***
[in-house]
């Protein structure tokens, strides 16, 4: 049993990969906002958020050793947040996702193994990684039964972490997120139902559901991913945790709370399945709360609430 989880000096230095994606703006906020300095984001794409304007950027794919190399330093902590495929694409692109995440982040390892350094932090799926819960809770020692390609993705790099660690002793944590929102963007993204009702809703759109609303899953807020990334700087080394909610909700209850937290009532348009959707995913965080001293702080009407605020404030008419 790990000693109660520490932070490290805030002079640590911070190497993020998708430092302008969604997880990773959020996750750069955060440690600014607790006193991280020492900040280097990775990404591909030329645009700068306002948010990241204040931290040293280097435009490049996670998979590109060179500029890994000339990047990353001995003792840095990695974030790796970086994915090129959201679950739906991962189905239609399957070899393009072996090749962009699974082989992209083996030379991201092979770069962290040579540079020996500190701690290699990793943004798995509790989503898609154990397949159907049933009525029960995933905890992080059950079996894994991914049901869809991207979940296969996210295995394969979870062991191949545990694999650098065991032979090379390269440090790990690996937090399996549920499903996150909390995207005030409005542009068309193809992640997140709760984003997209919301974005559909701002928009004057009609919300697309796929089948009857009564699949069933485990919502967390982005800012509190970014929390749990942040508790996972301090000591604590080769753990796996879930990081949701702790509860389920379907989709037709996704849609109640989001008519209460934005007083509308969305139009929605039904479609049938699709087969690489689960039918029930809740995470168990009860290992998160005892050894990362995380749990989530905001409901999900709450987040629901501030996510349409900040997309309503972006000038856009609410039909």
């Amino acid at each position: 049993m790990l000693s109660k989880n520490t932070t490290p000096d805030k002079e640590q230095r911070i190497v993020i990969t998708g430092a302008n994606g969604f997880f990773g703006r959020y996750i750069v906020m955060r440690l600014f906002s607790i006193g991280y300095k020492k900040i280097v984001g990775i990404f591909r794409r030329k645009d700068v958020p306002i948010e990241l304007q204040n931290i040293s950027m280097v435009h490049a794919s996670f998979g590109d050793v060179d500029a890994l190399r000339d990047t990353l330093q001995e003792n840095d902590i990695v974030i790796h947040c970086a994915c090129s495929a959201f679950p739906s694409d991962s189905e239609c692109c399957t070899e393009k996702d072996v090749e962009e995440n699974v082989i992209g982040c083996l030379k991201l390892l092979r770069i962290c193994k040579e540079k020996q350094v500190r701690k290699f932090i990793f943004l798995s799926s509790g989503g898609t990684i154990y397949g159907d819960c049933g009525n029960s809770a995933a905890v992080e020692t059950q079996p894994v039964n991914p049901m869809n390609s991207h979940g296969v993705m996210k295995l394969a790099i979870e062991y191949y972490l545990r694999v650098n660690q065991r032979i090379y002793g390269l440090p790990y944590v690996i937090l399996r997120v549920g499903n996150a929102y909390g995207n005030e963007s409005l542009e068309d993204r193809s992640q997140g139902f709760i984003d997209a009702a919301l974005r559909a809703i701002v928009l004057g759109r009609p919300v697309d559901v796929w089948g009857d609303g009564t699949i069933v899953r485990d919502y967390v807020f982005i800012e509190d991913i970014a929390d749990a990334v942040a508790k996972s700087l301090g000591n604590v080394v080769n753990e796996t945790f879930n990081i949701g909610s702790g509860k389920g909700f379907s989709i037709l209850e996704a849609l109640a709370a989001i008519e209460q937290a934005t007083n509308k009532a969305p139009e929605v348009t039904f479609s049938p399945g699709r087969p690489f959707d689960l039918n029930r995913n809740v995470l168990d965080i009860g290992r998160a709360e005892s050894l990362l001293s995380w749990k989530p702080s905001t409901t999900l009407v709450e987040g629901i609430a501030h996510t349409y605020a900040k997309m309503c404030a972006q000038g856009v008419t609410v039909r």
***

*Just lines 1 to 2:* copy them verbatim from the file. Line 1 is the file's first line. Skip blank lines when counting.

[in-house]
């Protein structure tokens, strides 16, 4: 049993990969906002958020050793947040996702193994990684039964972490997120139902559901991913945790709370399945709360609430 989880000096230095994606703006906020300095984001794409304007950027794919190399330093902590495929694409692109995440982040390892350094932090799926819960809770020692390609993705790099660690002793944590929102963007993204009702809703759109609303899953807020990334700087080394909610909700209850937290009532348009959707995913965080001293702080009407605020404030008419 790990000693109660520490932070490290805030002079640590911070190497993020998708430092302008969604997880990773959020996750750069955060440690600014607790006193991280020492900040280097990775990404591909030329645009700068306002948010990241204040931290040293280097435009490049996670998979590109060179500029890994000339990047990353001995003792840095990695974030790796970086994915090129959201679950739906991962189905239609399957070899393009072996090749962009699974082989992209083996030379991201092979770069962290040579540079020996500190701690290699990793943004798995509790989503898609154990397949159907049933009525029960995933905890992080059950079996894994991914049901869809991207979940296969996210295995394969979870062991191949545990694999650098065991032979090379390269440090790990690996937090399996549920499903996150909390995207005030409005542009068309193809992640997140709760984003997209919301974005559909701002928009004057009609919300697309796929089948009857009564699949069933485990919502967390982005800012509190970014929390749990942040508790996972301090000591604590080769753990796996879930990081949701702790509860389920379907989709037709996704849609109640989001008519209460934005007083509308969305139009929605039904479609049938699709087969690489689960039918029930809740995470168990009860290992998160005892050894990362995380749990989530905001409901999900709450987040629901501030996510349409900040997309309503972006000038856009609410039909």